The Culture Ministry is to seek having the iconic tom yum kung spicy prawn soup listed by the United Nations Educational, Scientific and Cultural Organisation (Unesco) as part of Thailand’s intangible cultural heritage.
The cabinet yesterday approved the Culture Ministry’s proposal to seek the listing, Culture Minister Itthiphol Kunplome said. Nora, a traditional dance drama from the South, and Thai massage are also waiting for Unesco’s approval for inclusion on the heritage list.
The khon masked dance and Thai traditional massage have already been added to Unesco’s global cultural heritage list in 2018 and 2019 respectively, said Mr Itthiphol.
He said he was hopeful about tom yum kung’s inclusion because this Thai soup is already famous around the world. It represents the traditional simple lifestyle of agricultural communities along the rivers and canals in the Central Plains region, where culinary traditions are closely linked with nature.
The recipe and cooking skills of tom yum kung have been handed down through generations in each household as the culinary industry comprising local and national food operators has expanded and acquired the knowledge and skills of cooking the dish, Mr Itthiphol said.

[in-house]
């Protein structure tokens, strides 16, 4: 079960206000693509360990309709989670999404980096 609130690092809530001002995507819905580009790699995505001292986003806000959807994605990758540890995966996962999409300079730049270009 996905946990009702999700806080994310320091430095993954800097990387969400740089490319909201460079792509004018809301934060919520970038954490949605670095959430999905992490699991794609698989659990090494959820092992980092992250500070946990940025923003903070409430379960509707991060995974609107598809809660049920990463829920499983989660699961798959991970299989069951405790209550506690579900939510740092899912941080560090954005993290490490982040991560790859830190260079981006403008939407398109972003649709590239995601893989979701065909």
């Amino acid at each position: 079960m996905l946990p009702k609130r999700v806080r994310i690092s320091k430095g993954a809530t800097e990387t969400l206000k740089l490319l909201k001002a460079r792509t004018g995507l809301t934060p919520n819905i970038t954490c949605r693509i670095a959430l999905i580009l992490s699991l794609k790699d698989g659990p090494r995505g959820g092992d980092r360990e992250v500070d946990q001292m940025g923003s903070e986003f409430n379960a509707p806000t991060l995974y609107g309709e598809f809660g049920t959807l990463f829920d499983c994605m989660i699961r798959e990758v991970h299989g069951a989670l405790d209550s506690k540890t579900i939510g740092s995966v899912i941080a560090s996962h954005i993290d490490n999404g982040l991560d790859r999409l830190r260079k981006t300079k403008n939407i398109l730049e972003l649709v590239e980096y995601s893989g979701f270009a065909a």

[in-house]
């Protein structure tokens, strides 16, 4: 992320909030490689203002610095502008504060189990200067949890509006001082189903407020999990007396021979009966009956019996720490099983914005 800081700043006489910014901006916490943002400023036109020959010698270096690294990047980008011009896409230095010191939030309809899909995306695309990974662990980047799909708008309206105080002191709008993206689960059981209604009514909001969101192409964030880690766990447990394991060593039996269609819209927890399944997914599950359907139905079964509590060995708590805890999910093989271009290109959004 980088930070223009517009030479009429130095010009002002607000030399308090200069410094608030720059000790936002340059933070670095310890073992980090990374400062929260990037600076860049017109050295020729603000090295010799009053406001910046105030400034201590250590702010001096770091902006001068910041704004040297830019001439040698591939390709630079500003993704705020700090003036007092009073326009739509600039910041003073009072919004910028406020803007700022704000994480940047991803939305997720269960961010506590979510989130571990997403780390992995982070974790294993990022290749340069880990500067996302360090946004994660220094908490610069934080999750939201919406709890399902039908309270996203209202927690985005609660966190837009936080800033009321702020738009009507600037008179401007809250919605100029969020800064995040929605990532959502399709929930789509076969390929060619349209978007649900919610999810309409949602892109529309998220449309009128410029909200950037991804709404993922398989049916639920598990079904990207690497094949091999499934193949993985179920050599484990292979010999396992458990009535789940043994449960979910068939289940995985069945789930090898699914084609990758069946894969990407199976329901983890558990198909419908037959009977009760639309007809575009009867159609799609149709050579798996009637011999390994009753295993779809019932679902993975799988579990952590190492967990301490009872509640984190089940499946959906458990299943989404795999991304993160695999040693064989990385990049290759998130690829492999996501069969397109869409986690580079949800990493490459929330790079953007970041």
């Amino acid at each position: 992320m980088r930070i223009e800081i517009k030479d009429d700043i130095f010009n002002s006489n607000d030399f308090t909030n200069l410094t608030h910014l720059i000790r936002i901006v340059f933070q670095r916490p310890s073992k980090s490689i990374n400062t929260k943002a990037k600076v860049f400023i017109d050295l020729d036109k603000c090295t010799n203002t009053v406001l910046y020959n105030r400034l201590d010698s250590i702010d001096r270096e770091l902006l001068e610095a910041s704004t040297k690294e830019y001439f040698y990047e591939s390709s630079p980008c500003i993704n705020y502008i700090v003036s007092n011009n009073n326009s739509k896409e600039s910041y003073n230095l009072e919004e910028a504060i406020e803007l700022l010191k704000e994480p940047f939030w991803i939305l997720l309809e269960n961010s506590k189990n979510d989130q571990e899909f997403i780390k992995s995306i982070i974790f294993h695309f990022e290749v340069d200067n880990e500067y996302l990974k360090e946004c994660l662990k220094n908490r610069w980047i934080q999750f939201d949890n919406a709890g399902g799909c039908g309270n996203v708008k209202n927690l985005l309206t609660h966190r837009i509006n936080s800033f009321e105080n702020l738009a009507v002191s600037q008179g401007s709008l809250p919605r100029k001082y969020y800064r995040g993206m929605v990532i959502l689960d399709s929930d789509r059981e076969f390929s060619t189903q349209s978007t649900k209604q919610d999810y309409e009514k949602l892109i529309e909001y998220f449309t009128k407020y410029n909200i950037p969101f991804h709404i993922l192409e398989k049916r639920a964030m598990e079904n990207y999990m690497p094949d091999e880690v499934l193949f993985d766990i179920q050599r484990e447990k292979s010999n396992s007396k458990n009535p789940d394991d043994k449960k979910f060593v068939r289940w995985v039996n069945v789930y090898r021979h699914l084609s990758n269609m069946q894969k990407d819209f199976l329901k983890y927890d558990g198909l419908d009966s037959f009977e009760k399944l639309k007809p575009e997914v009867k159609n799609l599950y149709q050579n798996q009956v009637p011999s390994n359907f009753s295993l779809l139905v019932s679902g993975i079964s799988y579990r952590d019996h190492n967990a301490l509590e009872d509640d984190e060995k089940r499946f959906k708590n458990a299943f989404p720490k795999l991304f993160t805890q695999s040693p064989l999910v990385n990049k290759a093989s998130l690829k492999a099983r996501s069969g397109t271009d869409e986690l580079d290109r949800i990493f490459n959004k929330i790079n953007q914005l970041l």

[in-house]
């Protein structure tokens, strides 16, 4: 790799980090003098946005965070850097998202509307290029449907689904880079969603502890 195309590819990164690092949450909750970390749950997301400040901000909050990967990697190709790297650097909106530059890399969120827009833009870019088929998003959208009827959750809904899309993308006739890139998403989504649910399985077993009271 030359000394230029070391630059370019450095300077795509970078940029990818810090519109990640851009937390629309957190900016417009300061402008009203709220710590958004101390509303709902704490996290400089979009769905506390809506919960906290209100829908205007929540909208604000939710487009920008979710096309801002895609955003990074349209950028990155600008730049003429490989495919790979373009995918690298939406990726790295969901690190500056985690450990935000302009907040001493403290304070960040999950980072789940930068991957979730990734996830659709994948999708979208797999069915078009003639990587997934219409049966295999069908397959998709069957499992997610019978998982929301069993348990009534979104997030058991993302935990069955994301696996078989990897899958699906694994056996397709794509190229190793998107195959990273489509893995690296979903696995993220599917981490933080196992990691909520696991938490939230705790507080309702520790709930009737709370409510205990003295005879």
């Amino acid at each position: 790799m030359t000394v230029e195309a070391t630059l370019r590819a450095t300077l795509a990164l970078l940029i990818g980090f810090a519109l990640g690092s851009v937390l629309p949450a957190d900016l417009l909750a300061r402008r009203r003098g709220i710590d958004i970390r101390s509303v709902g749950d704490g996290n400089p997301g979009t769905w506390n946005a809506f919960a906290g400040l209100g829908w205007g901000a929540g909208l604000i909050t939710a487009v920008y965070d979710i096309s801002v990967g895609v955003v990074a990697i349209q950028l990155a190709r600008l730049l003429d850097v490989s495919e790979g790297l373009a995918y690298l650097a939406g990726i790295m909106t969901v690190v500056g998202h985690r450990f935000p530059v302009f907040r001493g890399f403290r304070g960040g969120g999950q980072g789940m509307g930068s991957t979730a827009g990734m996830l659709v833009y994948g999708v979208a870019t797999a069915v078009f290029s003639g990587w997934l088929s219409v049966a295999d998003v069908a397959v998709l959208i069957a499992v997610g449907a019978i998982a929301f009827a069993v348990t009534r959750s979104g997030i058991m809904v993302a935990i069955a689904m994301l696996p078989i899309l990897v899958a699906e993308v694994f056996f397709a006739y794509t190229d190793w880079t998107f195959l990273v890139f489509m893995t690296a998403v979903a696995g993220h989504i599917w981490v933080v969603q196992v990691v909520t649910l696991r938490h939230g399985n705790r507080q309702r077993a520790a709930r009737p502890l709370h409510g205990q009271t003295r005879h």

The dish has become immensely popular and spread to other regions of the country, with chefs getting creative with the recipe to satisfy different palates.
A Unesco listing would boost the international reputation of Thai cuisine and create business opportunities for the Thai food industry, said Mr Itthiphol.
It will also generate more jobs for those in the supply chain, from the growers of the lime that delivers the soup its bitter edge to shrimp farmers to Thai restaurants around the world. Plans are also afoot for a marketing strategy that will boost global consumption of Thai food